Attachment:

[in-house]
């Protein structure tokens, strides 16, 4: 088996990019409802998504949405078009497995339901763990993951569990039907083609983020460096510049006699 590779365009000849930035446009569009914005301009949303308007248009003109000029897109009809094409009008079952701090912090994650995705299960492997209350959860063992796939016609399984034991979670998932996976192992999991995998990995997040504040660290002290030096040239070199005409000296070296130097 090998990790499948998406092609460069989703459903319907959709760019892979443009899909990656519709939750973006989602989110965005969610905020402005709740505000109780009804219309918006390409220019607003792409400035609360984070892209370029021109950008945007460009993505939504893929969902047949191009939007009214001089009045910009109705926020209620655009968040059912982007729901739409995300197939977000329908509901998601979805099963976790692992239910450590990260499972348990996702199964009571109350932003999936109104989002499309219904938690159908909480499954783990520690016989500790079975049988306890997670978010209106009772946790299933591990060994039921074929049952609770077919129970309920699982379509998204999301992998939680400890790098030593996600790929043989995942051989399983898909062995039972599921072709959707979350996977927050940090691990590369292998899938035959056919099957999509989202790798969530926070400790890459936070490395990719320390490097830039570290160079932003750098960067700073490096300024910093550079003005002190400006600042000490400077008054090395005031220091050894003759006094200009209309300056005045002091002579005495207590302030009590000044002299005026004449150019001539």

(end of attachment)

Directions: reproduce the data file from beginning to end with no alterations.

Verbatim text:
[in-house]
């Protein structure tokens, strides 16, 4: 088996990019409802998504949405078009497995339901763990993951569990039907083609983020460096510049006699 590779365009000849930035446009569009914005301009949303308007248009003109000029897109009809094409009008079952701090912090994650995705299960492997209350959860063992796939016609399984034991979670998932996976192992999991995998990995997040504040660290002290030096040239070199005409000296070296130097 090998990790499948998406092609460069989703459903319907959709760019892979443009899909990656519709939750973006989602989110965005969610905020402005709740505000109780009804219309918006390409220019607003792409400035609360984070892209370029021109950008945007460009993505939504893929969902047949191009939007009214001089009045910009109705926020209620655009968040059912982007729901739409995300197939977000329908509901998601979805099963976790692992239910450590990260499972348990996702199964009571109350932003999936109104989002499309219904938690159908909480499954783990520690016989500790079975049988306890997670978010209106009772946790299933591990060994039921074929049952609770077919129970309920699982379509998204999301992998939680400890790098030593996600790929043989995942051989399983898909062995039972599921072709959707979350996977927050940090691990590369292998899938035959056919099957999509989202790798969530926070400790890459936070490395990719320390490097830039570290160079932003750098960067700073490096300024910093550079003005002190400006600042000490400077008054090395005031220091050894003759006094200009209309300056005045002091002579005495207590302030009590000044002299005026004449150019001539």